There was some "evidence" from activists disputing this view of Anglican Doctrine but the Tribunal refused to be drawn into this noting
[33.3] Only Archbishop Richardson and Bishop Bay can speak for the Anglican Church. They spoke not just as experts, but as spokespersons for the Church and their evidence must be accepted. The separation of church and state must be maintained. The Tribunal cannot determine what is at heart an ecclesiastical dispute.
Para 42 of the Judgment is also worth quoting in its entirety as a very fine analysis of the nature of Religious Liberty
 The right of religious communities to determine and administer their own internal religious affairs without interference from the state is referred to as religious group autonomy (or “church autonomy”, to use the traditional label). See Ahdar and Leigh op cit 374 where it is noted that the importance of religious group autonomy to any overall scheme of religious liberty has been described as “most important”, “critical”, and “exceptionally high”:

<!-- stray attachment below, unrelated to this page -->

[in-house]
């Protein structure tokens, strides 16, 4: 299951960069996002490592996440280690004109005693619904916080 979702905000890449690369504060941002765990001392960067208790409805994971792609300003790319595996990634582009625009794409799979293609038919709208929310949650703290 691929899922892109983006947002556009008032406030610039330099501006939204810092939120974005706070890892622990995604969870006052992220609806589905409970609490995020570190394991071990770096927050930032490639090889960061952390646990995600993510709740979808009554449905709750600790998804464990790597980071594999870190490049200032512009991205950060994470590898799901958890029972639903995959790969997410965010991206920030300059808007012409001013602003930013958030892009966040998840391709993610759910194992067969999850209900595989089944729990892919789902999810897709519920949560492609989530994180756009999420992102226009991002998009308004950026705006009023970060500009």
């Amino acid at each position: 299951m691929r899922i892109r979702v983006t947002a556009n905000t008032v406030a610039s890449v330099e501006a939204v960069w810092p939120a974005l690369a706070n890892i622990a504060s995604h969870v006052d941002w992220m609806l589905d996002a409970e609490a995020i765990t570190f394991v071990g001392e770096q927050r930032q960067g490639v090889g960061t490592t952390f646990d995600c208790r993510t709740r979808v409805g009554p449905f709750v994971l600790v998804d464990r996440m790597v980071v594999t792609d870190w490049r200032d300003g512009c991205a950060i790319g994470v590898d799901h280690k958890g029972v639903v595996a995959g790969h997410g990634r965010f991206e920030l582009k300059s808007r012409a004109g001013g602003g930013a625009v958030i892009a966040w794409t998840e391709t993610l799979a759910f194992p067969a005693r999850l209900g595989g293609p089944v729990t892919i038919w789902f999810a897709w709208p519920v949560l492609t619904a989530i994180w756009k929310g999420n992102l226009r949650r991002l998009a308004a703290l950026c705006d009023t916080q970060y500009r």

Religious group autonomy is the freedom asserted by religious communities as groups. This freedom is not merely a “compound” or “aggregation” of individual members’ freedoms; it is the right the group asserts to its own religious exercise, separate and distinct from the rights and interests of its members. If religious groups are merely a combination of individual interests, a means to enhance personal autonomy, then this implies that these groups “are presumptively entitled to constitutional protection only to the extent that they do, in fact, enhance individual liberty”. This in turn implies greater vulnerability to state intervention into the internal affairs of such groups since the focus would be on vindicating individuals and their interests, not the group and its interests. In our view, this characteristically liberal and atomistic way of viewing religious groups (an aggregation of individuals contingently linked by religious preferences) seriously undermines religious freedom.